Mixed martial arts developed from boxing. Boxing developed from bare-knuckle boxing. Bare-knuckle boxing is the oldest form of fighting, and the sport attempting a successful comeback in the 21st century.
While bare-knuckle boxing may be one of the oldest sports in history, it is still in the early stages of development as a combative sport and promises to bring new developments as time passes. This fact strengthens the argument that it should be viewed as a nationally accepted sport, as that ability to grow and adapt is essential to all major sports.
Bare-knuckle boxing was strictly practiced underground before its legalization as a combat sport. The sport has still enjoyed a long history, as it was around for a long time, despite not being legalized until this past decade. The main reason for this is that the human desire to see a true fight outweighed the risk of being found by law enforcement during a fighting event.
According to Forbes, history always has a way of repeating itself. Bare-knuckle boxing will look to follow in the footsteps of MMA when they took attention away from boxing in the early 2000s. Similarly, the rough sport also hopes to be the next to grow exponentially in a short time. While competitors in most fighting sports all come from similar backgrounds, bare-knuckle boxing allows anyone to compete and grow regardless of previous training or discipline. This effectively allows boxers a chance to be seen in an entirely different way. Bare-knuckle fighters are not restricted by long-established and iron-scheduled promotional agreements that force them to fight with intervals. This allows fighters to possess the freedom to participate in fights much more frequently if they so choose.
“Professional bare-knuckle fighting was never legal under any federal or state laws in the United States until Wyoming legalized the sport on March 20, 2018. Since then, Mississippi and New Hampshire have followed suit, and five more states are expected to provide legal sanction within the next six months.”
The popularity of the rising sport is directly related to how quickly legalization occurs within each state. When it is legalized across the entire United States it will be much easier for the sport to gain exposure and popularity.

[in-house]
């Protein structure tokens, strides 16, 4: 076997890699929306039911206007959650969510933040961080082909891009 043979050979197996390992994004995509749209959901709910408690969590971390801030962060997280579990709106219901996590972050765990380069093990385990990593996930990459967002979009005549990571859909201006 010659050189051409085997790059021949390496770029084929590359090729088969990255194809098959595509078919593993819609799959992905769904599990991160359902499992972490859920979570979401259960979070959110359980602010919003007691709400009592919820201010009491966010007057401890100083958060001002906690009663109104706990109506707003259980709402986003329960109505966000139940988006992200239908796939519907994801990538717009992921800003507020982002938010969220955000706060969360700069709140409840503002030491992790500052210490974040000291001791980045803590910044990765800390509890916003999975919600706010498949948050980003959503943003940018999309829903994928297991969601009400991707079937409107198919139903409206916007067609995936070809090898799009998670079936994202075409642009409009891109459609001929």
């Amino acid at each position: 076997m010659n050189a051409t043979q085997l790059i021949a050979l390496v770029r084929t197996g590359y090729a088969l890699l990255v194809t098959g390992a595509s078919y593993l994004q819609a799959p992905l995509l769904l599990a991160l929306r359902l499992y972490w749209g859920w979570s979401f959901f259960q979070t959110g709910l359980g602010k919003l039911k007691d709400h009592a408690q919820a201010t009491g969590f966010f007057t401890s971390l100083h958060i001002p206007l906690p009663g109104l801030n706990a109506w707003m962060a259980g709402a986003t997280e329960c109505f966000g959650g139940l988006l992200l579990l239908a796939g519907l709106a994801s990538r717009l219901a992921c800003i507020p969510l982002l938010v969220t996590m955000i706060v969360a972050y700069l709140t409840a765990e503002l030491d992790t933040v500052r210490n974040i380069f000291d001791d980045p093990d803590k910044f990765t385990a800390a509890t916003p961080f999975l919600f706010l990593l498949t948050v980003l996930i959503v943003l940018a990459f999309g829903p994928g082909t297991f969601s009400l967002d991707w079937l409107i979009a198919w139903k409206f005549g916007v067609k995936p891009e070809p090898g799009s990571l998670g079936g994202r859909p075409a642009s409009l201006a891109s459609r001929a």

Outside of legalization, there are also a few other factors that can slow the progression of bare-knuckle boxing. Some of the biggest issues are COVID-19, public awareness, and the normal licensing and legal reforms for approval from states for registering the sport as legal. There is also a pending court case involving an alleged business partner of the president of Bare-Knuckle Boxing Championship, which is the professional bare-knuckle boxing company. The man in question is suing the company for 40% ownership, as he believes that was previously agreed upon.
The COVID-19 pandemic has greatly affected the development of the sport in a variety of ways. First off, the disease drastically hurt the global economy, which in turn makes it tough for a growing business to expand. The second reason that it hurt the sport is how it negatively affected the overall public health. When the pandemic began, many experts were claiming that the world would never be the same, and their predictions look to be correct at this point, although we are seemingly still in the early stages of the virus.
While it may seem like a minuscule risk when compared to the COVID pandemic or lack of general knowledge of the sport, the court case for 40% ownership of the company is potentially disastrous for the industry. The entrepreneurial undertaking of reintroducing the sport has just started to show its first flowers of success, but the pending court case clouds a potential clear outlook going forward. Furthermore, there is a risk of a divide among company owners if the court case gets dragged out longer than it should, which could give the company a bad image right out of the gate.
Public awareness of the sport is growing every day. Bare-Knuckle Fighting Championship’s Facebook page currently has 370K Followers, a surprisingly large number for the relatively unknown sport. As knowledge of the sport continues to grow, the easier it will be to legalize across the country.
DID YOU KNOW?
“Prince Varazdat Arshakuni (Varasdates in Latin), who later became the King of Armenia, was the last known Ancient Olympic champion in the bare-knuckle boxing event. He won the competition at the 291st Olympiad in 360 A.D. A memorial plate, now in display at the Olympic Museum in Olympia, Greece, details his win as the most honored champion of the 291st Olympiad.”